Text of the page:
President Gordon B. Hinckley shared a story both in a BYU Devotional back in 1971, but later repeated the story for a First Presidency Message in the Ensign in July 1993. In the story he relates the experience of a naval officer from Pakistan that was converted to the church and its teachings. At some point before this man returned to Pakistan from the United States, President Hinckley was introduced to this man, learned of his story and related the experience this way:
He was introduced to me just before he was to return to his native land. We spoke of these things, and then I said: “Your people are not Christians. What will happen when you return home a Christian, and, more particularly, a Mormon Christian?”
His face clouded, and he replied, “My family will be disappointed. They may cast me out and regard me as dead. As for my future and my career, all opportunity may be foreclosed against me.”
I asked, “Are you willing to pay so great a price for the gospel?”
His dark eyes, moistened by tears, shone from his handsome brown face as he answered, “It’s true, isn’t it?”
Ashamed at having asked the question, I responded, “Yes, it’s true.”
To which he replied, “Then what else matters?”
Much has been said recently about the new policy regarding the children of parents in Same Sex relationships. It is not a new thing, as this story illustrates, for an individual to experience a great deal of personal sacrifice when people are baptized into the Church. Life changes when someone is baptized, its supposed to. Some of our old life is lost, and its supposed to be that way, too. Many people have lost or sacrificed much in making the decision to be baptized, but they are not the victims we may always see them to be. So, seeing this new policy, and considering how it might affect some lives has not rocked me to the core as it has others. People will continue to be required to sacrifice much when it comes to the decision to be baptized.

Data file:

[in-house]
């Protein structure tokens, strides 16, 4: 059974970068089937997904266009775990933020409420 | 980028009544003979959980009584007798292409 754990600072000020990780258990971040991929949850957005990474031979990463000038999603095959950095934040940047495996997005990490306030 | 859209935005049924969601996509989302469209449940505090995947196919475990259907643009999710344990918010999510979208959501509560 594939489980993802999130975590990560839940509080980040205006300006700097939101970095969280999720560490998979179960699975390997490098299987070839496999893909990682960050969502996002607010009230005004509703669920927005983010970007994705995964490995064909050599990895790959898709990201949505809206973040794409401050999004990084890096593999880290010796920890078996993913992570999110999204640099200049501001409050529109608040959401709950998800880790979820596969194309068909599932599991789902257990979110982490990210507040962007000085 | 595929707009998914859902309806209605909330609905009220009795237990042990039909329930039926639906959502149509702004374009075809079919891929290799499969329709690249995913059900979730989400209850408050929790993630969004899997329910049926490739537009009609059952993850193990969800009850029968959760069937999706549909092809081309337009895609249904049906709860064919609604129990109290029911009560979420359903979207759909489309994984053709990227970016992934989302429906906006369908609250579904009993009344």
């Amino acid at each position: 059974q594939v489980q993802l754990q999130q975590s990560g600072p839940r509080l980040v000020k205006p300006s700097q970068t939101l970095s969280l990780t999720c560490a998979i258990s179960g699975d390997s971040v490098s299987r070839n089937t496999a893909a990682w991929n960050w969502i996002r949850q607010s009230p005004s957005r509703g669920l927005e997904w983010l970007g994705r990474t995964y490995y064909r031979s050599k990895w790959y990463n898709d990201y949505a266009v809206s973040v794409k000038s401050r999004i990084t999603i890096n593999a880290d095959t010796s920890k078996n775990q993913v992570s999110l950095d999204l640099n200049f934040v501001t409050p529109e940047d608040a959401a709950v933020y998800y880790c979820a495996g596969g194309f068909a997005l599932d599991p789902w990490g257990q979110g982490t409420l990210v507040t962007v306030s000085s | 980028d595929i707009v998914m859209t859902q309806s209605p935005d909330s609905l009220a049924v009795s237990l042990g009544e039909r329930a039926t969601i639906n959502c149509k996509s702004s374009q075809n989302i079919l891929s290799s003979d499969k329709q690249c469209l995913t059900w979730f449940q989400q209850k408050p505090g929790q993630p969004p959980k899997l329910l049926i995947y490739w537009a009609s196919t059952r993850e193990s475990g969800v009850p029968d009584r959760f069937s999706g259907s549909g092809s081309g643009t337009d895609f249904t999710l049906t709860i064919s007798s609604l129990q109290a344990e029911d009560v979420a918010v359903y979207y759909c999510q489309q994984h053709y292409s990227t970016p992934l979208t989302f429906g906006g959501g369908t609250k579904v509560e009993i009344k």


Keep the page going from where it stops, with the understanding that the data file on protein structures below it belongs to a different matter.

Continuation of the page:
With the ensuring war of words that Facebook has become to be known, much of the purity of the gospel has been lost in these online discussions, and as a result so much contention and hatred has been spread. I want to offer the following, as an alternative approach to this new policy, and perhaps invite people to remember to love first. Let hurt and anger be the victim of our choices, rather than let hate and anger turn us into the victims of the choices of others.
When Jesus Christ visited the Book of Mormon people after his Resurrection, some amazing and enlightening things were recorded. First, Jesus took the time to introduce himself to the people, to show them the prints in his hands and feet and to help them know it was really Him. Once the people were convinced, he was the promised Messiah, they rejoiced and fell at his feet. Jesus then gave them the authority to baptize people, placing a premier importance on both authority and the role of baptism to Jesus’ work.
Jesus Christ went on to explain the method and authority by which baptism was to be performed. Why? According to 3 Nephi 11:28 it was so that “there shall be no disputations among you, as there have hitherto been; neither shall there be disputations among you concerning the points of my doctrine, as there have hitherto been.” The counsel that then followed seems interesting considering the immediacy of the verse as it relates to the organization of the baptizing effort in v. 29:
“For verily, verily I say unto you, he that hath the spirit of contention is not of me, but is of the devil, who is the father of contention, and he stirreth up the hearts of men to contend with anger, one with another.”
In the recent policy change by The Church of Jesus Christ of Latter-day Saints on baptism, namely the one regarding the baptism of children under the age of 18 we read: “Minor children in same-sex households are not to be baptized into the Church until they reach adulthood At that point they must understand and accept the Church’s doctrine regarding the sinfulness of same-sex acts and marriages in order to be baptized.” Current understanding also has it that baptism would also require First Presidency approval in order that individual to be baptized.
It is easy to come to aggressive conclusions based on a first reading. However, all conclusions made says more about the individual interpreting the policy than does the policy itself. Some will respond negatively, and others have responded with understanding, while some may still scratch their heads. There is no shortage of emotional warfare going on when it comes to the issues of Same Sex….anything. Lines are being drawn. Even the definitions of certain words in our modern lexicon have become innocent bystanders in a war that is dividing families, communities, and nations. The word gay no longer means happy, but a lifestyle or sexual preference. The meaning of the word tolerance is drowning in a sea of irony.